Just the usual note of warning first: If you are new to availability groups, and all this cluster stuff sounds like the dark magic it is, I would highly suggest that you do not try to travel down the same path as me. Rather, you should turn around at the entrance and run as fast as you can into the relative safety of creating another cluster alongside the old one. Then migrate the data by backing up on the old cluster and restoring on the new cluster. And if backups and restores on availability groups sounds equally scary, then ask yourself whether or not you are ready to run AOAG in production. In contrast to what is often said in marketing materials and at conferences, AOAG is difficult and scary to the beginner. But there are lots of nice training resources out there, even some free ones.

Now, with the warnings out of the way, here is what ended up working for me. I tried a lot of different solutions, but I was bound by the following limitation: The service has to be online. That translates to no reboots, no AOAG-destroy and recreate, no cluster rebuilds and so on. A combination of which would probably have solved the problem in less than an hour of downtime. But I was allowed none, so this is what I did:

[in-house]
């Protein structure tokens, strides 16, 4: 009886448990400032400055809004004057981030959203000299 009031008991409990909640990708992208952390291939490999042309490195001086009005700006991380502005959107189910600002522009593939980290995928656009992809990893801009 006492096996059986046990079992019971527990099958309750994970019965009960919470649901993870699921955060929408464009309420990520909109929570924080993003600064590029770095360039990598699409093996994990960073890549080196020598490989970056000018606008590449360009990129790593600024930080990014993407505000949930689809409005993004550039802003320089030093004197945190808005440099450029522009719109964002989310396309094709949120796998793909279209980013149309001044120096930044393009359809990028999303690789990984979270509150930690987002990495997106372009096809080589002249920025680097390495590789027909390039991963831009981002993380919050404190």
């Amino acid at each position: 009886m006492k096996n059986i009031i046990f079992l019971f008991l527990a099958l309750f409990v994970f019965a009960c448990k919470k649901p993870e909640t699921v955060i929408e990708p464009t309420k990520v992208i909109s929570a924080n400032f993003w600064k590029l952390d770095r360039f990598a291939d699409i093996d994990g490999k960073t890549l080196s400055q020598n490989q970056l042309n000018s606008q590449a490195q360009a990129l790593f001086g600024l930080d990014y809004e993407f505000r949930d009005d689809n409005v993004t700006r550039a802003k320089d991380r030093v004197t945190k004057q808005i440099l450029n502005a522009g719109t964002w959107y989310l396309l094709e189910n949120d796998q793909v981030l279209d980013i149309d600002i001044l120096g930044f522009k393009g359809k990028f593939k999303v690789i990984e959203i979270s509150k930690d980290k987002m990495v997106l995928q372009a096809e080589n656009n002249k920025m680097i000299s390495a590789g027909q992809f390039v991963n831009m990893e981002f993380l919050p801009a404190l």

• Remove any remaining nodes and replicas that are not Win2016 SQL2016.
  • Run the Powershell command Update-ClusterFunctionalLevel to make sure that the cluster is running in Win2016 mode.
  • Build another Win 2016 SQL 2016 node
  • Join the new node to the cluster
  • Make sure that the cluster validation scroll seems reasonable. This is a fluffy point I know, but there are way to many variables to make an exhaustive list. mentions some of the issues you may encounter.
  • Join the new node to the availability group as a secondary replica.
  • Fail the availability group over to the new node (make sure you are in synchronous commit mode for this step).
  • Everything is OK.


  • Fail back to the first node
  • Change back to asynchronous commit (if that is you default mode, otherwise leave it as synchronous).


Thus I have successfully upgraded a 2-node AOAG cluster from Win2012R2 and SQL 2012 to Win2016 and SQL 2016 with three failovers as the only downtime. In QA. Production may become an interesting journey, IF the change request is approved. There may be an update if I survive the process…


Update and final notes

I have now been through the same process in production, with similar results. I do not recommend doing this in production, the normal migration to a new cluster is far preferable, especially when you are crossing 2 SQL Server versions on the way. Then again, if the reduced downtime is worth the risk…